Over the past decade there have been dramatic changes in how small home businesses are run. It used to be you could sell tangible goods on eBay. But the catastrophic changes in PayPal’s payment policies have done away with that. All of eBay’s money goes through PayPal, sometimes behind the scenes and sometimes not.
Etsy came along as the craftier version of eBay (owned by eBay) for small home businesses specializing in handcrafted items to sell their products. They had the same problems as eBay–namely PayPal handling all the money.
Amazon came in next with a way for small home business owners to sell on their marketplace. They have their own payment processing service which completely bypasses PayPal. However, they charge a hefty 30% from each sale.
So now where does the average small home business owner sell his/her products? The answer is nowhere.
Below is a short preview of what to expect selling on any of these three platforms.
To read the first article in the series, Small Home Businesses on EBay, click here.
Selling on Amazon
Listings Being Taken Over
Amazon has problems that are unique to Amazon. They fall under the category of Listings Being Taken Over.
The first is when you finally get your account approved, list your product, and get some sales. You will find that other sellers are suddenly selling your product. Or not. They’ll list on your same listing that they are selling your product, but when they ship it will be something different or they will order directly from you and have it drop-shipped to their customer. This is a way of taking over a competitor’s listing. What happens is that they will eventually get negative reviews for their “different” product and then will stop selling it. But the damage is already done. No one will want your product anymore. This is the most serious problem that sellers on Amazon face. Competitors taking over their listings.
The second is when your product is so popular that Amazon decides to get in on the action. Keep in mind that they are taking 30% of ALL your sales. So they can afford to sell the same product, a product they either start selling themselves or order from you and have drop-shipped to the customer, at at least 30% cheaper prices. This happens every time a product becomes successful. If the seller complains or refuses to sell their products directly to Amazon then Amazon closes their seller account.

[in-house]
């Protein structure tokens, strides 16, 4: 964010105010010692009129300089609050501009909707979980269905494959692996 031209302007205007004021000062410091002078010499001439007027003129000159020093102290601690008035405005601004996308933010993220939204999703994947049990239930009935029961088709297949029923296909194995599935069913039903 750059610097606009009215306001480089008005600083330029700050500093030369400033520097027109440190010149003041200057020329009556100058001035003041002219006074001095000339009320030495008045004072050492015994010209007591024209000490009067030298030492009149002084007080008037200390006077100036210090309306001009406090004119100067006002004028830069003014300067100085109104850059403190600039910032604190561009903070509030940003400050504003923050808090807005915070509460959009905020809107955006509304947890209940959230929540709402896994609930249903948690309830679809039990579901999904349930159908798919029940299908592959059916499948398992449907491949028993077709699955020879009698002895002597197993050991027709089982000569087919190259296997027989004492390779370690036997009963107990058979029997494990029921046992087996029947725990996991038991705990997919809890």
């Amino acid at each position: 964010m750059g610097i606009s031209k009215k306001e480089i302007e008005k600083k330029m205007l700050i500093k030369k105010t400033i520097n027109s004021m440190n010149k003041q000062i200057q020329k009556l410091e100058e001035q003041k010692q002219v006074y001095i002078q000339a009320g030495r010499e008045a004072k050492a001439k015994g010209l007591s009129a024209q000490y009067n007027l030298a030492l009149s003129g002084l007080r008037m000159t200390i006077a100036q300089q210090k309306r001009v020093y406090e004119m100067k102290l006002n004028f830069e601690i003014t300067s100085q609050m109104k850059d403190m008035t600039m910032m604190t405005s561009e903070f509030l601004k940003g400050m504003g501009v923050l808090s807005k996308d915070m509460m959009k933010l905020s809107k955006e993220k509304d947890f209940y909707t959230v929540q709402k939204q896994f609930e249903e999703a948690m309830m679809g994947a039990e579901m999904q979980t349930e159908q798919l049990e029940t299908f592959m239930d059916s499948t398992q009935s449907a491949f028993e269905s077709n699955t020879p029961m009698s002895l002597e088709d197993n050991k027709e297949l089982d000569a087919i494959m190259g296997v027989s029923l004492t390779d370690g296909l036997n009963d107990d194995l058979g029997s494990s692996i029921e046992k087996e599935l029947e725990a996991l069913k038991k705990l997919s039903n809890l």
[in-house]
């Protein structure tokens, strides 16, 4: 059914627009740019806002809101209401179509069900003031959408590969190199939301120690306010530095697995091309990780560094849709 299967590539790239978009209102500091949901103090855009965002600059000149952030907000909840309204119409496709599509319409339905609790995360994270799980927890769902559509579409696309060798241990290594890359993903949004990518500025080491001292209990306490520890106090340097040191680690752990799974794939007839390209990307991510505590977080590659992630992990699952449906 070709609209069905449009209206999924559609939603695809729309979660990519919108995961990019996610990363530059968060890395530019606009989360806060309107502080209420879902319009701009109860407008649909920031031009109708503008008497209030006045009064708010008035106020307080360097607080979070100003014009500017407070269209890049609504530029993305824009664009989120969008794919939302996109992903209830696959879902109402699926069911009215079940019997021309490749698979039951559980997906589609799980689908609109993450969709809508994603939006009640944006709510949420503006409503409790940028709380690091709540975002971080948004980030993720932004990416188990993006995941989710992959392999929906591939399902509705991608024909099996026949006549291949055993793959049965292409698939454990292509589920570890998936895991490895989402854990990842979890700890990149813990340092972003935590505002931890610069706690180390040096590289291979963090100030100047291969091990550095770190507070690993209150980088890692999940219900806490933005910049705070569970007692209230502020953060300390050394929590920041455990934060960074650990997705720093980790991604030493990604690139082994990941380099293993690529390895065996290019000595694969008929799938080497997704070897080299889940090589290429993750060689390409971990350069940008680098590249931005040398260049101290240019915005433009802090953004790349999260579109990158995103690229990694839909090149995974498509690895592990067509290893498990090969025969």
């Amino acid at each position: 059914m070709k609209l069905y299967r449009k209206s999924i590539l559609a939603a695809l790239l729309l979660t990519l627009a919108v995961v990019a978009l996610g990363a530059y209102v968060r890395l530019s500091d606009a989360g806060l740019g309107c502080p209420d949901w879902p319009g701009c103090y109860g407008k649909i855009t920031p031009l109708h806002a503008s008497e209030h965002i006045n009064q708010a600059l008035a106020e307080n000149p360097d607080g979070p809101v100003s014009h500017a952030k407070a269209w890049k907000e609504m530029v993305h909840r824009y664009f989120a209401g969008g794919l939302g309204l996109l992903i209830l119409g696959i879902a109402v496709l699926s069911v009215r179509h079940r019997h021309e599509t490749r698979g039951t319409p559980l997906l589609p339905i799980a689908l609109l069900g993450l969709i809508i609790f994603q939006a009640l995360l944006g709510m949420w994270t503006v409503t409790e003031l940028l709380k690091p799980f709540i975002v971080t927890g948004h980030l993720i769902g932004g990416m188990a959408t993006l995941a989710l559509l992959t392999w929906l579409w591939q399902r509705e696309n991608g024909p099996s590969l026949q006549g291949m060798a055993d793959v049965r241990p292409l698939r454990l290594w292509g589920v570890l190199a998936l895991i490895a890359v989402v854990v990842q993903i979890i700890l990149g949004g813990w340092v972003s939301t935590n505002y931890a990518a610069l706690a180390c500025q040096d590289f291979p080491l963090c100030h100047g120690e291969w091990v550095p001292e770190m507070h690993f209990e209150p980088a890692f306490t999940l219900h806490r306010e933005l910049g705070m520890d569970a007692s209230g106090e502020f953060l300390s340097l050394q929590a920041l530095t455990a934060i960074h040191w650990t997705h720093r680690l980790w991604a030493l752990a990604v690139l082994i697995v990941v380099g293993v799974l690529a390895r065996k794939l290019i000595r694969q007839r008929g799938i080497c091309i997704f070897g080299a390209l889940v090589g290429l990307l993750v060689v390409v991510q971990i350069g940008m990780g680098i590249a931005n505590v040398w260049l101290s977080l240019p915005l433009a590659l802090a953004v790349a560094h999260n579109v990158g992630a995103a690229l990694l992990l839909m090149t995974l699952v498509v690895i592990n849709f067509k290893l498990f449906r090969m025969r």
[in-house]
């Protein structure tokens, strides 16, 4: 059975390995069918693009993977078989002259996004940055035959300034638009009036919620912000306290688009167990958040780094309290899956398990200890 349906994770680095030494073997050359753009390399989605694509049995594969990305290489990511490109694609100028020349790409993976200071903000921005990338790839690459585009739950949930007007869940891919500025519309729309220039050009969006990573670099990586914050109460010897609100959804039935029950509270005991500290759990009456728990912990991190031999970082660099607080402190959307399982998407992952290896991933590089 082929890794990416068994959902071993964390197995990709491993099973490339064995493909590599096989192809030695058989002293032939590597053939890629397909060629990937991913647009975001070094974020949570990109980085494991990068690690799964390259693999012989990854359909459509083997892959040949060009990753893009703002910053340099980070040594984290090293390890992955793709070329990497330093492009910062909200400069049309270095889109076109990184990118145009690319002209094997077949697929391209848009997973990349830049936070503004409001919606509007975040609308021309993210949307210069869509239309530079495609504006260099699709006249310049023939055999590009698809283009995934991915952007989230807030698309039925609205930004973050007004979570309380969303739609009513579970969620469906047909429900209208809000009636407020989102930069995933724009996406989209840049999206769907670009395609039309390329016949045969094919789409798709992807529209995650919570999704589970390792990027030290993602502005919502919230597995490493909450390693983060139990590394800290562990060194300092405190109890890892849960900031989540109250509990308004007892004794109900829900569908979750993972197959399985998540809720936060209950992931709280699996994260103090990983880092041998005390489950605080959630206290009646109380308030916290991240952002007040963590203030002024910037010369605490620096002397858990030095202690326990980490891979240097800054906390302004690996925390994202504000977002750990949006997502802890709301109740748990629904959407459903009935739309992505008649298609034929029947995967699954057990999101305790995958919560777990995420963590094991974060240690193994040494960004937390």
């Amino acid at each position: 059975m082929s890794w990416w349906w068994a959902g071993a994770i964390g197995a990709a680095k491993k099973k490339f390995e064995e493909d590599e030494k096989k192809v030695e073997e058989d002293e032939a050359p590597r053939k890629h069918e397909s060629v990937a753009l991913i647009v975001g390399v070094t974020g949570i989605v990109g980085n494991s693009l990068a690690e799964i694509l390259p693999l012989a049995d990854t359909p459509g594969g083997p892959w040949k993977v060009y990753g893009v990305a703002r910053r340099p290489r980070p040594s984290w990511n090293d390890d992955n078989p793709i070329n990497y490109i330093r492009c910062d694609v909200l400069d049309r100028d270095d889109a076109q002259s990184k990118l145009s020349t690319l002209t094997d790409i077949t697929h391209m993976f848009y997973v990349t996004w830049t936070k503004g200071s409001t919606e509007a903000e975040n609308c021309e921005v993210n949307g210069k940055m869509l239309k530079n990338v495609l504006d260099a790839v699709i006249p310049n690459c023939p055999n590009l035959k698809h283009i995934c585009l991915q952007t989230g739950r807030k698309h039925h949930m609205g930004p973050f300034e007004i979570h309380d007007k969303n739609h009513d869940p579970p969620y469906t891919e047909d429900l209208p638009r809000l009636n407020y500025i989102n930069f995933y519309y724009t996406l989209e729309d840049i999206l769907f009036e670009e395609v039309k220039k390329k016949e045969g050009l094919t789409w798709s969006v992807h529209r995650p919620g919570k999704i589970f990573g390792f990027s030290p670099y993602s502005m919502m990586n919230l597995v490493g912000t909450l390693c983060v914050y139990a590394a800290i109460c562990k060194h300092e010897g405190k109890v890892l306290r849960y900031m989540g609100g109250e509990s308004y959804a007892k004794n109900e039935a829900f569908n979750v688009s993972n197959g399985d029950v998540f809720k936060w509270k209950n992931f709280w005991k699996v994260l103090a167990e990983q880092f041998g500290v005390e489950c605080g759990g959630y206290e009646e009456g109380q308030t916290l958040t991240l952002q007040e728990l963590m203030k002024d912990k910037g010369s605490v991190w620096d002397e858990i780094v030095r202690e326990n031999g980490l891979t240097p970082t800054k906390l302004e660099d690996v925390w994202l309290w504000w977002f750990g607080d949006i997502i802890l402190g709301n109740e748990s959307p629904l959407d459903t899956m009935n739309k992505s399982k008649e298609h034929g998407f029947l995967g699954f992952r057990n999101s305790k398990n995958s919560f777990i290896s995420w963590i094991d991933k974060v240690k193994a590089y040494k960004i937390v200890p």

There are no listing fees on Amazon. However they do require that each item you list have a unique identifiable UPC code that’s registered. This can be extremely expensive, as much as $125 for each product
Amazon requires all sellers to have a unique UPC code for each product they sell. If you make handmade or handcrafted items you will have to purchase the UPC codes and have them registered. It costs $125 per UPC code. Some sellers in China have reacted to this requirement by reusing the same UPC code over and over again. That’s why you will find so many product pages on Amazon that have reviews for multiple products. The UPC code for that listing is being reused over and over again for different products.
Amazon charges 30% selling fees on every product sold on Amazon. That’s almost one-third of the price and most, if not all, of your profit.
Amazon starts sellers off with 10 listings. If you buy a “store” for $39.95 a month, you get 100 listings, but you must provide unique, valid UPC codes for each and every product.
Amazon’s listing tool is one of the worst in the industry. At last count it was six pages long and included every detail that would be included in an industrial product requirement. Unless you have the exact weight, dimensions, materials list, and other manufacturing specifications on a product you will not be able to list it.
Amazon authenticates sellers in every single category they sell in. This process can take 30 days up to a year or longer. Some sellers have been trying for years to get authenticated so they can sell in the nutritional supplements category. They are still waiting. Be prepared to provide photos, manufacturing specifications, and proof you have these products before you can get authorized to sell in that category. In many instances you must also provide proof that you are authorized to sell that brand.
Approximately four years ago, Amazon changed their search engine. What resulted was millions of listings disappearing from search results. This is much worse than eBay’s debacle. You can list an item on eBay, go through all of the authentication and verification processes, and still be unable to find your product in the search engine.
Amazon’s search engine defaults to “featured” products. These are usually sellers who have paid for premium placement in searches. There are only 7 pages of search results and the search engine limits itself to 2,000 results. If you’re new to selling your products will not show up.
Amazon has a minimum 90 day delay of payments. That means 90 days after your product has been delivered to the buyer, they can still try to return it or file a claim with Amazon to get their money back. You will not get paid.
Verification process for the seller has been pretty straightforward on Amazon. It’s verification of products that’s extremely difficult. That requires UPC codes and being authenticated in every category you list products in.
Compared to eBay and Etsy (which are both the same parent company), Amazon is much easier to sell on. It used to be the reverse. It’s also going to cost you a lot more to sell there.
To read the third article in the series, Small Home Businesses on Etsy, click here.